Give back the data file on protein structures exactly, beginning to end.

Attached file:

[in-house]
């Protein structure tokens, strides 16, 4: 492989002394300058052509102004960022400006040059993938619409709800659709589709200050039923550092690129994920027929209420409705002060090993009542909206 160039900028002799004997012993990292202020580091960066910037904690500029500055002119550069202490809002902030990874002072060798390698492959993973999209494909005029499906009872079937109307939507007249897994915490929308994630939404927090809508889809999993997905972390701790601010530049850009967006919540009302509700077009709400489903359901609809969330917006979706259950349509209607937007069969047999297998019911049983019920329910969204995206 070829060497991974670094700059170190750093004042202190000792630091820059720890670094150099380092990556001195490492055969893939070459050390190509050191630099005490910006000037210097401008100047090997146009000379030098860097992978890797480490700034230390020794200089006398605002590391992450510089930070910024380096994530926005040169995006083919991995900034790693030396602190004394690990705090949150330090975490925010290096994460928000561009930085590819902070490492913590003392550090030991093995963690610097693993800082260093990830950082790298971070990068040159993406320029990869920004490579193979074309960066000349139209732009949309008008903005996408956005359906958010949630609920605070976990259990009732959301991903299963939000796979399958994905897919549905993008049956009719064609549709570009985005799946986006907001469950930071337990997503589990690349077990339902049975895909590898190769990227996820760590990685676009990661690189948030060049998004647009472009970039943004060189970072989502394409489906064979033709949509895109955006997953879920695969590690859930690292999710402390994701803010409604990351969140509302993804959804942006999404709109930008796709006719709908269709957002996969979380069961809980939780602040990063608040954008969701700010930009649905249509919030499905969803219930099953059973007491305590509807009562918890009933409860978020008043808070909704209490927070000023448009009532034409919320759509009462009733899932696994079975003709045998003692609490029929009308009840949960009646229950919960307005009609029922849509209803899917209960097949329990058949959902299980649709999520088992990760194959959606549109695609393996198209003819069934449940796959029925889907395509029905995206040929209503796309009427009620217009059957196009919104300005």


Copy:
[in-house]
């Protein structure tokens, strides 16, 4: 492989002394300058052509102004960022400006040059993938619409709800659709589709200050039923550092690129994920027929209420409705002060090993009542909206 160039900028002799004997012993990292202020580091960066910037904690500029500055002119550069202490809002902030990874002072060798390698492959993973999209494909005029499906009872079937109307939507007249897994915490929308994630939404927090809508889809999993997905972390701790601010530049850009967006919540009302509700077009709400489903359901609809969330917006979706259950349509209607937007069969047999297998019911049983019920329910969204995206 070829060497991974670094700059170190750093004042202190000792630091820059720890670094150099380092990556001195490492055969893939070459050390190509050191630099005490910006000037210097401008100047090997146009000379030098860097992978890797480490700034230390020794200089006398605002590391992450510089930070910024380096994530926005040169995006083919991995900034790693030396602190004394690990705090949150330090975490925010290096994460928000561009930085590819902070490492913590003392550090030991093995963690610097693993800082260093990830950082790298971070990068040159993406320029990869920004490579193979074309960066000349139209732009949309008008903005996408956005359906958010949630609920605070976990259990009732959301991903299963939000796979399958994905897919549905993008049956009719064609549709570009985005799946986006907001469950930071337990997503589990690349077990339902049975895909590898190769990227996820760590990685676009990661690189948030060049998004647009472009970039943004060189970072989502394409489906064979033709949509895109955006997953879920695969590690859930690292999710402390994701803010409604990351969140509302993804959804942006999404709109930008796709006719709908269709957002996969979380069961809980939780602040990063608040954008969701700010930009649905249509919030499905969803219930099953059973007491305590509807009562918890009933409860978020008043808070909704209490927070000023448009009532034409919320759509009462009733899932696994079975003709045998003692609490029929009308009840949960009646229950919960307005009609029922849509209803899917209960097949329990058949959902299980649709999520088992990760194959959606549109695609393996198209003819069934449940796959029925889907395509029905995206040929209503796309009427009620217009059957196009919104300005």